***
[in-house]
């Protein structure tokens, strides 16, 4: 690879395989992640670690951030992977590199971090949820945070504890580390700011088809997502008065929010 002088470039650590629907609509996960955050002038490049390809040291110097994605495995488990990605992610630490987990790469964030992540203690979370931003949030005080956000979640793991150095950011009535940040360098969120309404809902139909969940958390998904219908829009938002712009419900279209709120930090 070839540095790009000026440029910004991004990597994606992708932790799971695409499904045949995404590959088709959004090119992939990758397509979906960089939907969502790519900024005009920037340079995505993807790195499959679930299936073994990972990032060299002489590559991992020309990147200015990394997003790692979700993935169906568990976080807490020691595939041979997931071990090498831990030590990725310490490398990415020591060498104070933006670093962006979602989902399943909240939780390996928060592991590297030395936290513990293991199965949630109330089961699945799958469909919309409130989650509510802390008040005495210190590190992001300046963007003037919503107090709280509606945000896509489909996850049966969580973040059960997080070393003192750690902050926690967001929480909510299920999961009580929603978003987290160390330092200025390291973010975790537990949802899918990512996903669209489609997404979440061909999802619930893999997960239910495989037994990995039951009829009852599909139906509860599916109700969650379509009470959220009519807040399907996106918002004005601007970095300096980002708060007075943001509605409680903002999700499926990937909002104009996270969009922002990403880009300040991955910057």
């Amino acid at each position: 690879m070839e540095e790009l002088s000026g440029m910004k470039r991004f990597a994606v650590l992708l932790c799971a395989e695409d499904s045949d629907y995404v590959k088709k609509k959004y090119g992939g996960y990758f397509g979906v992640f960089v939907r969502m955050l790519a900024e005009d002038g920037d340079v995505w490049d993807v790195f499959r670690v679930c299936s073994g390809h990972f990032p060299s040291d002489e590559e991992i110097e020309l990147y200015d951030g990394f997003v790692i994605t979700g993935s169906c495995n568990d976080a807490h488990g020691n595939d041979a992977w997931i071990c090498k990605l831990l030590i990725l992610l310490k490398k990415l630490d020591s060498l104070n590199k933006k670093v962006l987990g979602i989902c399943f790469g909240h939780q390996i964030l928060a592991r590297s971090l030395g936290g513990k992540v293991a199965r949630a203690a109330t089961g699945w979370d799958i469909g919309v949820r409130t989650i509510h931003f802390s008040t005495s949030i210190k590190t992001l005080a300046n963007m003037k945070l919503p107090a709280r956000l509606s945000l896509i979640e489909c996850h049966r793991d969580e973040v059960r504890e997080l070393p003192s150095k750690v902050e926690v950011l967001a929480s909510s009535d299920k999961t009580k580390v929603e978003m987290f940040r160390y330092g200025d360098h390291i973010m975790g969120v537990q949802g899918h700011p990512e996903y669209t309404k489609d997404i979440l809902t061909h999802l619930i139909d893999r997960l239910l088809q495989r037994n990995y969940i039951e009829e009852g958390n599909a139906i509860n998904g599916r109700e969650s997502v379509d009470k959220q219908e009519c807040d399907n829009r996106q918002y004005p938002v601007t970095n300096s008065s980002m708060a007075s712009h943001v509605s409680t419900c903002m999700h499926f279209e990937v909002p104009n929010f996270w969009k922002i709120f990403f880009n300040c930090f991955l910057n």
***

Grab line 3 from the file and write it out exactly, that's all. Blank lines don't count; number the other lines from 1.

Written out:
């Amino acid at each position: 690879m070839e540095e790009l002088s000026g440029m910004k470039r991004f990597a994606v650590l992708l932790c799971a395989e695409d499904s045949d629907y995404v590959k088709k609509k959004y090119g992939g996960y990758f397509g979906v992640f960089v939907r969502m955050l790519a900024e005009d002038g920037d340079v995505w490049d993807v790195f499959r670690v679930c299936s073994g390809h990972f990032p060299s040291d002489e590559e991992i110097e020309l990147y200015d951030g990394f997003v790692i994605t979700g993935s169906c495995n568990d976080a807490h488990g020691n595939d041979a992977w997931i071990c090498k990605l831990l030590i990725l992610l310490k490398k990415l630490d020591s060498l104070n590199k933006k670093v962006l987990g979602i989902c399943f790469g909240h939780q390996i964030l928060a592991r590297s971090l030395g936290g513990k992540v293991a199965r949630a203690a109330t089961g699945w979370d799958i469909g919309v949820r409130t989650i509510h931003f802390s008040t005495s949030i210190k590190t992001l005080a300046n963007m003037k945070l919503p107090a709280r956000l509606s945000l896509i979640e489909c996850h049966r793991d969580e973040v059960r504890e997080l070393p003192s150095k750690v902050e926690v950011l967001a929480s909510s009535d299920k999961t009580k580390v929603e978003m987290f940040r160390y330092g200025d360098h390291i973010m975790g969120v537990q949802g899918h700011p990512e996903y669209t309404k489609d997404i979440l809902t061909h999802l619930i139909d893999r997960l239910l088809q495989r037994n990995y969940i039951e009829e009852g958390n599909a139906i509860n998904g599916r109700e969650s997502v379509d009470k959220q219908e009519c807040d399907n829009r996106q918002y004005p938002v601007t970095n300096s008065s980002m708060a007075s712009h943001v509605s409680t419900c903002m999700h499926f279209e990937v909002p104009n929010f996270w969009k922002i709120f990403f880009n300040c930090f991955l910057n």